Campus Units

Animal Science

Document Type

Article

Publication Version

Published Version

Publication Date

9-1-2013

Journal or Book Title

Poultry Science

Volume

92

Issue

9

First Page

2270

Last Page

2275

DOI

10.3382/ps.2013-03085

Abstract

Efficiency of production is increasingly important with the current escalation of feed costs and demands to minimize the environmental footprint. The objectives of this study were 1) to estimate heritabilities for daily feed consumption and residual feed intake and their genetic correlations with production and egg-quality traits; 2) to evaluate accuracies of estimated breeding values from pedigree- and marker-based prediction models; and 3) to localize genomic regions associated with feed efficiency in a brown egg layer line. Individual feed intake data collected over 2-wk trial periods were available for approximately 6,000 birds from 8 generations. Genetic parameters were estimated with a multitrait animal model; methods BayesB and BayesCπ were used to estimate marker effects and find genomic regions associated with feed efficiency. Using pedigree information, feed efficiency was found to be moderately heritable (h2 = 0.46 for daily feed consumption and 0.47 for residual feed intake). Hens that consumed more feed and had greater residual feed intake (lower efficiency) had a genetic tendency to lay slightly more eggs with greater yolk weights and albumen heights. Regions on chromosomes 1, 2, 4, 7, 13, and Z were found to be associated with feed intake and efficiency. The accuracy from genomic prediction was higher and more persistent (better maintained across generations) than that from pedigree-based prediction. These results indicate that genomic selection can be used to improve feed efficiency in layers.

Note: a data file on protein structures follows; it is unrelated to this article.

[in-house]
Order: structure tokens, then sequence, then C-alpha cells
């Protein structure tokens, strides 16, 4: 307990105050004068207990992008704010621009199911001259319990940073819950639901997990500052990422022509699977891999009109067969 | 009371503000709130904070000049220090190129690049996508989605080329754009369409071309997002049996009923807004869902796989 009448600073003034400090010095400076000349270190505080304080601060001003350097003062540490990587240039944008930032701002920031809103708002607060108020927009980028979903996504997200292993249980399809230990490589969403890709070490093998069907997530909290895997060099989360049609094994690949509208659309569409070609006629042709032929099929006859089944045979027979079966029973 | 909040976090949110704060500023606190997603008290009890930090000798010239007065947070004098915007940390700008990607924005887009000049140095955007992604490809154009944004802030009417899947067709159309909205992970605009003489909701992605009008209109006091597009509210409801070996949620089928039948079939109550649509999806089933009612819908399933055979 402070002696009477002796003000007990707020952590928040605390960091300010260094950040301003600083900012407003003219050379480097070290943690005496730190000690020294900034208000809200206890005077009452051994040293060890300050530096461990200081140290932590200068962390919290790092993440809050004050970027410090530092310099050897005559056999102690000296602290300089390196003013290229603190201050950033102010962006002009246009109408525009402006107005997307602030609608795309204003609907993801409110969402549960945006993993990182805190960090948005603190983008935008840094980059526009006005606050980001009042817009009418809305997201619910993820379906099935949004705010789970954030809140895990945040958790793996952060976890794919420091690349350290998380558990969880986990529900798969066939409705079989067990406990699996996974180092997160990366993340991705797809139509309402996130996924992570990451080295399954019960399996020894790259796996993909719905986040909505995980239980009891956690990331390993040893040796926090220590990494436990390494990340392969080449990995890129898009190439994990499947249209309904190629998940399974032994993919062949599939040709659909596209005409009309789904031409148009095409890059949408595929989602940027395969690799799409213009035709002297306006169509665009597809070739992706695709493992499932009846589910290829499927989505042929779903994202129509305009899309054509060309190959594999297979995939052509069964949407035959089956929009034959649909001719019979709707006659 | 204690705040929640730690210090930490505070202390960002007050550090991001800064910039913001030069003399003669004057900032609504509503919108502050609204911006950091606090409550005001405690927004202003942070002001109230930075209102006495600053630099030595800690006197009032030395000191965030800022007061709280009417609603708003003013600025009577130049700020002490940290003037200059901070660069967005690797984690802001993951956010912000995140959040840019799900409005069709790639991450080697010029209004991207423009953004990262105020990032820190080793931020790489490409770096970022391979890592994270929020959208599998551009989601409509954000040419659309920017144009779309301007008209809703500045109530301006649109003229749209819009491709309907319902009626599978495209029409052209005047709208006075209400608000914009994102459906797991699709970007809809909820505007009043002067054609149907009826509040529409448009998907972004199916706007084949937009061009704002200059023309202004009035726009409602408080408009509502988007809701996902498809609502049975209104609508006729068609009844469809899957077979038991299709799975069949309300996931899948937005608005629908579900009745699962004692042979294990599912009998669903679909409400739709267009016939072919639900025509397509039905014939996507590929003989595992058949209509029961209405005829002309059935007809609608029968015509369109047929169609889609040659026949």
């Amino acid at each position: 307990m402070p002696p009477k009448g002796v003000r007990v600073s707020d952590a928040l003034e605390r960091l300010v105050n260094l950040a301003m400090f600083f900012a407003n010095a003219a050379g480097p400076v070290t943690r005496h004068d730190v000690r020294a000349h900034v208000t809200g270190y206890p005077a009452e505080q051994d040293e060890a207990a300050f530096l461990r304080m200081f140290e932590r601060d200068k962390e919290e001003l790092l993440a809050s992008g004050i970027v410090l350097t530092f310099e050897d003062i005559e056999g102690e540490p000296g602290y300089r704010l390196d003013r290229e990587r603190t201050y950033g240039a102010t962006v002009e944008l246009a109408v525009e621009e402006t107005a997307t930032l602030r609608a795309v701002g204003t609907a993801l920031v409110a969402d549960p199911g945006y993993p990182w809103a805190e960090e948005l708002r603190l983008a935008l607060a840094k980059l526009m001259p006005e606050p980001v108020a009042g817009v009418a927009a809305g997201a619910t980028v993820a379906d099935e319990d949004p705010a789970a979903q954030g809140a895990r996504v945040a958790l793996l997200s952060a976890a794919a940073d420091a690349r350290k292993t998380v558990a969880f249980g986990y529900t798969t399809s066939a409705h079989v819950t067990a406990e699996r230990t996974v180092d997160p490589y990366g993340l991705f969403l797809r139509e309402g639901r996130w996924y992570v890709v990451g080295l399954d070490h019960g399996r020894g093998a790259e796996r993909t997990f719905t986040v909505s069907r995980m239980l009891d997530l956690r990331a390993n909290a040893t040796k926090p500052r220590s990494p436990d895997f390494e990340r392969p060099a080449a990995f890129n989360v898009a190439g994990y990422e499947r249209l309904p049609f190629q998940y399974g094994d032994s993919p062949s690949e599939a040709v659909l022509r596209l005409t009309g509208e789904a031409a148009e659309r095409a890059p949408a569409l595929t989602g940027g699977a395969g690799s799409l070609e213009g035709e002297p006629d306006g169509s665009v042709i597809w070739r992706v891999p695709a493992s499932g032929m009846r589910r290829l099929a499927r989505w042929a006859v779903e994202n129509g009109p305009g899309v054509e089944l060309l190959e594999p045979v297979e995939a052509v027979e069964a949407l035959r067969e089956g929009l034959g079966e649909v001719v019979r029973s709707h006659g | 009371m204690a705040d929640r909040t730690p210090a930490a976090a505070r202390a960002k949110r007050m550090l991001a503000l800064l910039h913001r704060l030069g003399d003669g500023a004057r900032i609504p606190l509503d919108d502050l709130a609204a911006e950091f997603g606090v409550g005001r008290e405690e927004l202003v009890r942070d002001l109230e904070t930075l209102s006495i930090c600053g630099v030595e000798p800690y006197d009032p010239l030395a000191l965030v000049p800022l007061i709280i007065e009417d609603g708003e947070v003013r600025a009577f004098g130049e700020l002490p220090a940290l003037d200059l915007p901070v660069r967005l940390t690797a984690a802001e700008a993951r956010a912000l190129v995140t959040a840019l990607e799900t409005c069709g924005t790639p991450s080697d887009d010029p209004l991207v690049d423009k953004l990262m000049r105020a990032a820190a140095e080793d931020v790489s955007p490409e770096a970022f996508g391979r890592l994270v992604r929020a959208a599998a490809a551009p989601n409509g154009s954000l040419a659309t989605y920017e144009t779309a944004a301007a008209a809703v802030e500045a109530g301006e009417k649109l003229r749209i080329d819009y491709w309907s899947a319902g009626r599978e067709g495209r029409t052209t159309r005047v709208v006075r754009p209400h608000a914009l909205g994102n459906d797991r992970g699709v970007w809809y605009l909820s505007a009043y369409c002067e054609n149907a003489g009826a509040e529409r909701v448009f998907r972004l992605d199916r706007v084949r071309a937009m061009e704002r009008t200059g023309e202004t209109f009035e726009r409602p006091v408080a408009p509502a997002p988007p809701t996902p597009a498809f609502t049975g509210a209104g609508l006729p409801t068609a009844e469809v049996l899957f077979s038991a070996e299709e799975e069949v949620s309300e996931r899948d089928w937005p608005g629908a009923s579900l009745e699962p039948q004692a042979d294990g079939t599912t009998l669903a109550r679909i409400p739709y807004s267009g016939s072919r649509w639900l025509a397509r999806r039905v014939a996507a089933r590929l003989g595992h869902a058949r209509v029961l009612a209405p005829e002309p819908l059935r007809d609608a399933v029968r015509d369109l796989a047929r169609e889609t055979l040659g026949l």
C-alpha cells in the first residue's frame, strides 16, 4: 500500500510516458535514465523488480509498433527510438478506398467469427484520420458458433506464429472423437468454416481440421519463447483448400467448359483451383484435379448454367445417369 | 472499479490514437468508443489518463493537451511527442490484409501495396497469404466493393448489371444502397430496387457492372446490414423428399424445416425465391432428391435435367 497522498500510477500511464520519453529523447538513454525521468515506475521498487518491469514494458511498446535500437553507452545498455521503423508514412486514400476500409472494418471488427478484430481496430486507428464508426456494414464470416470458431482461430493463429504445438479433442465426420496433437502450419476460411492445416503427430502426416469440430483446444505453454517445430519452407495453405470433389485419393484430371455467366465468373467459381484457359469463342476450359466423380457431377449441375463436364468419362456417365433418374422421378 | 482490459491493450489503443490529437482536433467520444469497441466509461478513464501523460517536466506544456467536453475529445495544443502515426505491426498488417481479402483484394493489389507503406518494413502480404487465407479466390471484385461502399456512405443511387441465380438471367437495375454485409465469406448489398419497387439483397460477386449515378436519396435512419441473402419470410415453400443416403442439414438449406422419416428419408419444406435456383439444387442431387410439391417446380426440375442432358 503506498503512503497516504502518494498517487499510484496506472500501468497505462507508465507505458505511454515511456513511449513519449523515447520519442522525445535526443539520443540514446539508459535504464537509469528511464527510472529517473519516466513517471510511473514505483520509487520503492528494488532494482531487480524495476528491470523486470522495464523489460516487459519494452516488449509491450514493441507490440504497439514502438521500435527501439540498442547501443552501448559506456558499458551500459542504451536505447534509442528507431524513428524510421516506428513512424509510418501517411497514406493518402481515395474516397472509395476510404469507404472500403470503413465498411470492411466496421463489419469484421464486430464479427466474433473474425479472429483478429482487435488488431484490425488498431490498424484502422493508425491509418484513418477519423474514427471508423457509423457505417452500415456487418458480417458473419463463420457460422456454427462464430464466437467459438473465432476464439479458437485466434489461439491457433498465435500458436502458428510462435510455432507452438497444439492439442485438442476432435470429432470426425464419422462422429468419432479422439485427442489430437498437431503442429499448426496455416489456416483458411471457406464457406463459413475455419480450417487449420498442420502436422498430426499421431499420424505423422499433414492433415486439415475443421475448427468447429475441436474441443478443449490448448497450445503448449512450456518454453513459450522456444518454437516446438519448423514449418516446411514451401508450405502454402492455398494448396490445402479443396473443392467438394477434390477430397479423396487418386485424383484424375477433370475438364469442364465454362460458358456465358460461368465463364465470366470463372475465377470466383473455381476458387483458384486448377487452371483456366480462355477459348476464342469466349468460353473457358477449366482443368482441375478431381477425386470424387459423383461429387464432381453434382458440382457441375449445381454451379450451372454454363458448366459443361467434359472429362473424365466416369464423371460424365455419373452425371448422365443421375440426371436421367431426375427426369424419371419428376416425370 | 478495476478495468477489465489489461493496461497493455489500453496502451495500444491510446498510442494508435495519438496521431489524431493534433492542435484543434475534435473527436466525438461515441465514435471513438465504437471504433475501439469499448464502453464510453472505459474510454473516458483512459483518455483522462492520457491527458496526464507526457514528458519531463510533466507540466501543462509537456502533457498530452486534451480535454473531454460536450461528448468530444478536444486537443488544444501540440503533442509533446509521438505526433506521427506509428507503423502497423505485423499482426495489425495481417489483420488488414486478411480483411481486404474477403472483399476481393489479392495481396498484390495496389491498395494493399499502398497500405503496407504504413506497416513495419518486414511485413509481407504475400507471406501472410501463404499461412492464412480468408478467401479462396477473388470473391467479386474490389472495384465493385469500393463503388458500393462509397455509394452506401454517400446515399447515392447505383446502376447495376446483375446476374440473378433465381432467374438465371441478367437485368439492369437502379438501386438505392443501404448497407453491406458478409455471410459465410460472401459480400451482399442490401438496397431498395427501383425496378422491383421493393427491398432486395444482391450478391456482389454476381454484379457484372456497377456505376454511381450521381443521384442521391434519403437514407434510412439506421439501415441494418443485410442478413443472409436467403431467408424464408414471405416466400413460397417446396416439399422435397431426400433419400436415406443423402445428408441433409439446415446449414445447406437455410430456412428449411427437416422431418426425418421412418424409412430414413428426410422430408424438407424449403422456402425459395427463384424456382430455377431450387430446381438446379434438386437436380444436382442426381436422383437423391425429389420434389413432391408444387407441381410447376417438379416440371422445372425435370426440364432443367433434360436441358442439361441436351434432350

Comments

This article is published as Wolc, Anna, Jesus Arango, Tomasz Jankowski, Petek Settar, Janet E. Fulton, Neil P. O'Sullivan, Rohan Fernando, Dorian J. Garrick, and Jack CM Dekkers. "Pedigree and genomic analyses of feed consumption and residual feed intake in laying hens." Poultry science 92, no. 9 (2013): 2270-2275. doi: 10.3382/ps.2013-03085.

Creative Commons License

Creative Commons Attribution-Noncommercial-No Derivative Works 4.0 License
This work is licensed under a Creative Commons Attribution-Noncommercial-No Derivative Works 4.0 License.

Copyright Owner

Poultry Science Association Inc.

Language

en

File Format

application/pdf

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